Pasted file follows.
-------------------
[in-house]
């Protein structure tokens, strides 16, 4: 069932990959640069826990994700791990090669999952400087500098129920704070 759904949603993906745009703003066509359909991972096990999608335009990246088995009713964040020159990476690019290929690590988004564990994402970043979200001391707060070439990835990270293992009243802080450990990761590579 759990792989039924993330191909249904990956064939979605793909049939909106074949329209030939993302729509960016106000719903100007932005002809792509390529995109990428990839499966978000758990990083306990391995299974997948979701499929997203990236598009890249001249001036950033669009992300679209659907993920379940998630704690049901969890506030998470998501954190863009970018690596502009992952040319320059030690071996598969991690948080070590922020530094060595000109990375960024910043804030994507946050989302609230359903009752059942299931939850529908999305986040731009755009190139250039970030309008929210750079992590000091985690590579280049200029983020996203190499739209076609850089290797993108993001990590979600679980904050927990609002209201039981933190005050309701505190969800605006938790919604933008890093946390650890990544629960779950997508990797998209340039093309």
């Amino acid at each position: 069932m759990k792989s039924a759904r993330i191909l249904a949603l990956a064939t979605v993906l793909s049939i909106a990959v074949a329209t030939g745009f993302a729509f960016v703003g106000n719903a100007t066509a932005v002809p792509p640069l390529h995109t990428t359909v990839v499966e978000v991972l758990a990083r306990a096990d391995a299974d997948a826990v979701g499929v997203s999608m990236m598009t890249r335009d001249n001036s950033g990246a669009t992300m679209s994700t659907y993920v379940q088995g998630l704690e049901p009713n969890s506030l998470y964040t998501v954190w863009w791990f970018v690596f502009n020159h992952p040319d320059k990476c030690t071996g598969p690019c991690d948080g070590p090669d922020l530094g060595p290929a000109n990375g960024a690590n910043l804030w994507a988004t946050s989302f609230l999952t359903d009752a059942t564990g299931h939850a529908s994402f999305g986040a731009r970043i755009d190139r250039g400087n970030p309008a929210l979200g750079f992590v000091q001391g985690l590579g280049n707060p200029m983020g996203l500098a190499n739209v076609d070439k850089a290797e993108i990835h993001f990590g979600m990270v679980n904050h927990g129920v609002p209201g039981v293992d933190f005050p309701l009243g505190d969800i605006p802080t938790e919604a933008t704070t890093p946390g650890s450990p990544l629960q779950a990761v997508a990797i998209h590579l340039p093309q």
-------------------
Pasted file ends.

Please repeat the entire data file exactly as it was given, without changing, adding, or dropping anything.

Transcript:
[in-house]
């Protein structure tokens, strides 16, 4: 069932990959640069826990994700791990090669999952400087500098129920704070 759904949603993906745009703003066509359909991972096990999608335009990246088995009713964040020159990476690019290929690590988004564990994402970043979200001391707060070439990835990270293992009243802080450990990761590579 759990792989039924993330191909249904990956064939979605793909049939909106074949329209030939993302729509960016106000719903100007932005002809792509390529995109990428990839499966978000758990990083306990391995299974997948979701499929997203990236598009890249001249001036950033669009992300679209659907993920379940998630704690049901969890506030998470998501954190863009970018690596502009992952040319320059030690071996598969991690948080070590922020530094060595000109990375960024910043804030994507946050989302609230359903009752059942299931939850529908999305986040731009755009190139250039970030309008929210750079992590000091985690590579280049200029983020996203190499739209076609850089290797993108993001990590979600679980904050927990609002209201039981933190005050309701505190969800605006938790919604933008890093946390650890990544629960779950997508990797998209340039093309």
């Amino acid at each position: 069932m759990k792989s039924a759904r993330i191909l249904a949603l990956a064939t979605v993906l793909s049939i909106a990959v074949a329209t030939g745009f993302a729509f960016v703003g106000n719903a100007t066509a932005v002809p792509p640069l390529h995109t990428t359909v990839v499966e978000v991972l758990a990083r306990a096990d391995a299974d997948a826990v979701g499929v997203s999608m990236m598009t890249r335009d001249n001036s950033g990246a669009t992300m679209s994700t659907y993920v379940q088995g998630l704690e049901p009713n969890s506030l998470y964040t998501v954190w863009w791990f970018v690596f502009n020159h992952p040319d320059k990476c030690t071996g598969p690019c991690d948080g070590p090669d922020l530094g060595p290929a000109n990375g960024a690590n910043l804030w994507a988004t946050s989302f609230l999952t359903d009752a059942t564990g299931h939850a529908s994402f999305g986040a731009r970043i755009d190139r250039g400087n970030p309008a929210l979200g750079f992590v000091q001391g985690l590579g280049n707060p200029m983020g996203l500098a190499n739209v076609d070439k850089a290797e993108i990835h993001f990590g979600m990270v679980n904050h927990g129920v609002p209201g039981v293992d933190f005050p309701l009243g505190d969800i605006p802080t938790e919604a933008t704070t890093p946390g650890s450990p990544l629960q779950a990761v997508a990797i998209h590579l340039p093309q």